Architectural Symbolism in the Figural Arts of the Late Roman and Early Byzantine Era (ca. 200-600)
Thu, February 17, 2011 • 4:00 PM • ART 1.120
A lecture by Cecilia Olovsdotter (Swedish Research Institute, Istanbul)
Presented by the Late Antiquity Workshop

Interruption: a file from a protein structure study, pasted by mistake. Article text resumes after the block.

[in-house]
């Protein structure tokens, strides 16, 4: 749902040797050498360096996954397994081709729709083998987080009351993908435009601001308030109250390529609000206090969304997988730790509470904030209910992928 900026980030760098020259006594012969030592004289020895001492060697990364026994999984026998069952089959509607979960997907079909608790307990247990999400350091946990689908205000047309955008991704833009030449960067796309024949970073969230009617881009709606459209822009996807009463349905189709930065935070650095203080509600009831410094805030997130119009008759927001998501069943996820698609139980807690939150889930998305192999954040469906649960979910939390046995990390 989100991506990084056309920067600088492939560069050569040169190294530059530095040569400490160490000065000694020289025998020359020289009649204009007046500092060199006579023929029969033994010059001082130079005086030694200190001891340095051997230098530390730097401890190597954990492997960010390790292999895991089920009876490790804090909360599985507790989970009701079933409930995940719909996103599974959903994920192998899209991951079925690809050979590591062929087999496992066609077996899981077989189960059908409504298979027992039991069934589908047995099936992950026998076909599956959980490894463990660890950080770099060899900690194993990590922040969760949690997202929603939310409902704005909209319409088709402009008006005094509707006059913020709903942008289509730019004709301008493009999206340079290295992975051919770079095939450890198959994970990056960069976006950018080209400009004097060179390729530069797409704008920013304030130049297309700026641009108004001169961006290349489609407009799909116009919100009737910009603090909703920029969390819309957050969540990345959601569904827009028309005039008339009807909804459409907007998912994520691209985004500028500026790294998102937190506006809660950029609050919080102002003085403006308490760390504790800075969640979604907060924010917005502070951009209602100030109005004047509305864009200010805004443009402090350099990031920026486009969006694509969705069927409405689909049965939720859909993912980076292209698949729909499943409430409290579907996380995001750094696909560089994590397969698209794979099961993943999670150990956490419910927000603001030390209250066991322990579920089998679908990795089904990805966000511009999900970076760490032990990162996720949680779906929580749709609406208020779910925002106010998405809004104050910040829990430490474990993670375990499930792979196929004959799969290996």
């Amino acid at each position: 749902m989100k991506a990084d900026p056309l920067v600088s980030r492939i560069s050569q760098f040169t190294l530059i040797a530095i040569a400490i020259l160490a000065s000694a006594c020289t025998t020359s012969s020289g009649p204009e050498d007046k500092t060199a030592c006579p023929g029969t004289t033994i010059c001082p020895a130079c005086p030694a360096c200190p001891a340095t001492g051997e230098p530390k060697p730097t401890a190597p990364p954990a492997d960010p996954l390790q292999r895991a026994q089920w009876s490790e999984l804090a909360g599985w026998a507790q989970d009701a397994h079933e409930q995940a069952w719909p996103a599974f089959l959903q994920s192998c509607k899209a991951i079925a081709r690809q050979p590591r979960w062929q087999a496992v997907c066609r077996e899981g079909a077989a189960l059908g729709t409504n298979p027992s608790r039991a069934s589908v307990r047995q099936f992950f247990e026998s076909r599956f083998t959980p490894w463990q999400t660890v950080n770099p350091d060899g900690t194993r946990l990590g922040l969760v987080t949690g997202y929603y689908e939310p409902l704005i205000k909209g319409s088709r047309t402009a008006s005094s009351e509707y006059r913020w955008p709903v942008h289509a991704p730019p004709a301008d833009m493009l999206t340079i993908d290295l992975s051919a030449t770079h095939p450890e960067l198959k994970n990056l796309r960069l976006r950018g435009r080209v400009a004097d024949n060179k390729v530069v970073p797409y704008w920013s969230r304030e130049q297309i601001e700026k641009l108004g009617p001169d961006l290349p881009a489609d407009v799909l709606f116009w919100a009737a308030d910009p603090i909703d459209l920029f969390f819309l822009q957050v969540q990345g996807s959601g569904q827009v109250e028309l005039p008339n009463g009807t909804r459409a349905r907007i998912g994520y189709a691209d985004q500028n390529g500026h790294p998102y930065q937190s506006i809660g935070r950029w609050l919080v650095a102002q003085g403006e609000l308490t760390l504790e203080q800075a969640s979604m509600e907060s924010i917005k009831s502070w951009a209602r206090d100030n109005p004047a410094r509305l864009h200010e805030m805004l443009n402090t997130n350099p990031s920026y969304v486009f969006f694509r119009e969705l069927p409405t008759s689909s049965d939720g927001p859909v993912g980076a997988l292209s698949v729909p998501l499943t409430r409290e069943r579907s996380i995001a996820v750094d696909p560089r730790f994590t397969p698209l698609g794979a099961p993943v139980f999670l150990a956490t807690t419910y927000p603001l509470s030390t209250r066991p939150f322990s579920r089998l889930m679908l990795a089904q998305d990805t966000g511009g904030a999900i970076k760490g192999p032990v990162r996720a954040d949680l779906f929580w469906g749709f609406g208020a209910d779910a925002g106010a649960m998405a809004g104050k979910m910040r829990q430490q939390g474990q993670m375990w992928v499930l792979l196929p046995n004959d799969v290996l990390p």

Architectural motifs such as arches, portals, aedicules and fastigia constitute some of the most frequent and visually prominent features of Late Roman and Early Byzantine art. Forming part of Roman commemorative tradition from the earliest times, they chiefly appear in works celebrating events of a transitional or cyclic character in the lives of individuals and of the state, such as betrothals, deaths, victories, official and imperial accessions, and anniversaries. Along with a range of transcendence symbols with which they are regularly combined, the architectural motifs become sytematically employed as tools for dignifying, immortalising and ‘apotheosising’ subjectmatter in the figural arts of the late antique period. Structural analyses of their thematic correlations, application patterns, intercontextual migrations and Christian adaptations may reveal the mechanisms and purposes – historical, religious, social - behind their intensified use, and behind the symbolisation of art in general, in this transformative last phase of the Roman empire.